Families seeking change

Sep 14, 2012

In 2001, my 13-year-old son, Corey, was sent to a facility in Louisiana that the New York Times called the worst juvenile prison in the country. What crime had he committed that earned him this hellish journey? He stole a $300 stereo from a pick-up truck after he smashed the window with a crowbar. His sentence was five years in one of the most brutal facilities in the United States. 

The families of children who are system-involved are often thought of as lazy, uneducated, uncaring, and worse. Families Unlocking Futures: Solutions to the Crisis in Juvenile Justice, a new report released this week by Justice for Families (J4F), gives us a much different picture of families and relies on substantial data rather than outdated tough-on-crime rhetoric. I was given a second chance to make different decisions for my youngest daughter, nearly seven years later. Today, she is in her second semester of college, having earned a 3.7 GPA in her first semester. Despite an arrest early in her life, she has never again been involved in the system. Sadly, for my son, that second chance never came. Today, he is living on taxpayer money, serving a 12-year sentence in a state prison.

In 20 sites across eight states, Justice for Families, the Data Center and our local partners, led by families of kids involved in the system, conducted two dozen focus groups and took exhaustive surveys of more than a 1,000 families who were involved in the juvenile justice system. We conducted a media review that looked at hundreds of articles discussing families and juvenile justice. Last, we conducted an extensive literature review of promising approaches used by community-based organizations and youth-serving systems including education, mental health, child welfare, and juvenile justice. Families designed the focus group and survey questions and collected and analyzed the data, proving that families are capable, they do care, and they do, indeed, want to be involved.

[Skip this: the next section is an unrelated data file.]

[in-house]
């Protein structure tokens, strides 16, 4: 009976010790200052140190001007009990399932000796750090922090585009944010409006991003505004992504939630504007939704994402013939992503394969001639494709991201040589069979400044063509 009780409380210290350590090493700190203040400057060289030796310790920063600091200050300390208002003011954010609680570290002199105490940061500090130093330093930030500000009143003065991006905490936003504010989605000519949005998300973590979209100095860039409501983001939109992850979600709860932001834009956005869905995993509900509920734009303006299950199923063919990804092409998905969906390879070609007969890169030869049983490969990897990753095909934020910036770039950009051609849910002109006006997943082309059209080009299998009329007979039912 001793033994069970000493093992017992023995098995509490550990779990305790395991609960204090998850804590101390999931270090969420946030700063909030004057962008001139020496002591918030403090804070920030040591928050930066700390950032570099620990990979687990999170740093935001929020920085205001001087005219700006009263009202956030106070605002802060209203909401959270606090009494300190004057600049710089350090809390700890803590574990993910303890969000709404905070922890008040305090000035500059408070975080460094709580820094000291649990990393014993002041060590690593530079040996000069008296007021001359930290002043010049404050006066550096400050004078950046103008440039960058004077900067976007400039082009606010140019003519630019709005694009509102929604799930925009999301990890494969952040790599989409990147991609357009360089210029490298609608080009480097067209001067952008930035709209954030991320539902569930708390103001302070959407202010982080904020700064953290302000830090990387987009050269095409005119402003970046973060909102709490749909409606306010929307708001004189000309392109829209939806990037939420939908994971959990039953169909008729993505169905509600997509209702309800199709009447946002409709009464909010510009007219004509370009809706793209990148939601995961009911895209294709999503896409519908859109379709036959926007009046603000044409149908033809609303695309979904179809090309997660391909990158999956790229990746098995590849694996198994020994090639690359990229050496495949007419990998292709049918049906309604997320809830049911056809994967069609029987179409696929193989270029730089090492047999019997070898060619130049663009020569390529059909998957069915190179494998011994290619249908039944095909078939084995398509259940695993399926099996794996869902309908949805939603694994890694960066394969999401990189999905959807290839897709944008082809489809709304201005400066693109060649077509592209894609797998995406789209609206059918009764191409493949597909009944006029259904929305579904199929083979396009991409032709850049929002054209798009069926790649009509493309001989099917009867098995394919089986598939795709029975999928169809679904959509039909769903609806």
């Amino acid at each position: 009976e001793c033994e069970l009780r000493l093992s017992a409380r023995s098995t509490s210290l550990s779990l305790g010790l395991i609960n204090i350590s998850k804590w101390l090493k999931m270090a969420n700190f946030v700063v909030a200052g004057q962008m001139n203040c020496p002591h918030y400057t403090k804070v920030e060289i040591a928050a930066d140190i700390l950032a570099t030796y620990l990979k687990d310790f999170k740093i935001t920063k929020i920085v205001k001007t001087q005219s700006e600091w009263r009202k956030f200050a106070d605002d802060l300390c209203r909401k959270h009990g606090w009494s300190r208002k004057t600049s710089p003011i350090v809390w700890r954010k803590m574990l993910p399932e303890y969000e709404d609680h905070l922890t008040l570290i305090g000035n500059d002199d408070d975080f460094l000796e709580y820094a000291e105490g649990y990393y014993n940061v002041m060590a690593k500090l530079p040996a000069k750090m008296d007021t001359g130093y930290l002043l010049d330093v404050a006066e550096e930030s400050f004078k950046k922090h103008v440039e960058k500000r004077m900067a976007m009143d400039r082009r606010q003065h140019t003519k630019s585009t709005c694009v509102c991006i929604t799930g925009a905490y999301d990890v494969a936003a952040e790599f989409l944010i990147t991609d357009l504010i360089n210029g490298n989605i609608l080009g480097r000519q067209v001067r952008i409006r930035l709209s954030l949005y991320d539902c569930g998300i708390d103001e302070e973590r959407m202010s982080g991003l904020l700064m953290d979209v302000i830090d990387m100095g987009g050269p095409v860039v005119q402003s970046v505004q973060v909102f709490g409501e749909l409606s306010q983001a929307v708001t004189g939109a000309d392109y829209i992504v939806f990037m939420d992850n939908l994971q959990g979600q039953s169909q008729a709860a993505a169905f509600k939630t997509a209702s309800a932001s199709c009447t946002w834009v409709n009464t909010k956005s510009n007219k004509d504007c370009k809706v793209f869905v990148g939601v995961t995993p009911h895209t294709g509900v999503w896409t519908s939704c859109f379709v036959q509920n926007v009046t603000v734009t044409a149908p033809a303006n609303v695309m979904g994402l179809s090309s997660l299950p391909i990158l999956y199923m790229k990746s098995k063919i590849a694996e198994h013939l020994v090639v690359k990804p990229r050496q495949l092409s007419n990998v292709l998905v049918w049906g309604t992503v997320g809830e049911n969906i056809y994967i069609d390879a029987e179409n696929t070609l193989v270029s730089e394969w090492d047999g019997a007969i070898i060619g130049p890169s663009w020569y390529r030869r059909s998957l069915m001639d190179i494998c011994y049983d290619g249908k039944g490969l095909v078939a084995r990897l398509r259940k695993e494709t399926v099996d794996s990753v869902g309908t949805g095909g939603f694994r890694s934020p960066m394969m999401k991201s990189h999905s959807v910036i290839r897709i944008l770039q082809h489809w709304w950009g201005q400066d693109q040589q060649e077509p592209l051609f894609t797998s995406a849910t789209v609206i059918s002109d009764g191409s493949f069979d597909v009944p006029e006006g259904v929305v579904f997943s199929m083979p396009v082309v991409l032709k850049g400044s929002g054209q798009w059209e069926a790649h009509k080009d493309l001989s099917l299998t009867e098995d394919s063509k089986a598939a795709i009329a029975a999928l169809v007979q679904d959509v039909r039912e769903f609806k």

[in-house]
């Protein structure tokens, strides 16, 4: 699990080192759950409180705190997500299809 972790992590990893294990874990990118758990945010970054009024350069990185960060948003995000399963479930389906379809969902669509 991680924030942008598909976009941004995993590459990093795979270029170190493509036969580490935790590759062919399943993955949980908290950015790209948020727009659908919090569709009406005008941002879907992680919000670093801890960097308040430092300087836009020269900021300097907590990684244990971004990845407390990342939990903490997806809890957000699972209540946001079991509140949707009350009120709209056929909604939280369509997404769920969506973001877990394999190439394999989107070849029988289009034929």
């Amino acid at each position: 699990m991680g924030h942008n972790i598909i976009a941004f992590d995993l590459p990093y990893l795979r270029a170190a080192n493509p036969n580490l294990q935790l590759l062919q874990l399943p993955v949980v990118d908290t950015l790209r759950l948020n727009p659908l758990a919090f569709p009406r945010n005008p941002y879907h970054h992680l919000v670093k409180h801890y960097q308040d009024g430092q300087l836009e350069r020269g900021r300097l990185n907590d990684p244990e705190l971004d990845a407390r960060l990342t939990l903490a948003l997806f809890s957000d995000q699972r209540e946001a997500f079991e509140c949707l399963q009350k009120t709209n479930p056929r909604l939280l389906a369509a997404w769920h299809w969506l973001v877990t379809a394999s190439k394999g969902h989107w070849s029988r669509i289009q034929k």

With my son’s involvement in the juvenile justice system, I joined the ranks of families nationwide that have no voice in the care and treatment of their children and even less say in the processes and mechanisms of the system. Seventy-nine percent of families surveyed reported that they were never asked by a probation officer what should happen to their loved one. Another astonishing 86 percent reported never being consulted by the family court judge. In addition, 92 percent of families surveyed wanted to be more engaged in local, state, and federal policy discussions regarding how juvenile justice systems work and the kinds of programs that are available. This data and the analysis that followed certainly debunk the myth that we don’t care.

Incarceration of young people is bad public policy, draining resources from the very solutions that offer young people a shot at a successful future, while also increasing recidivism rates and decreasing public safety for all of us. Please join us in our efforts to end the caging of children.

Grace Bauer is the co-director of Justice for Families.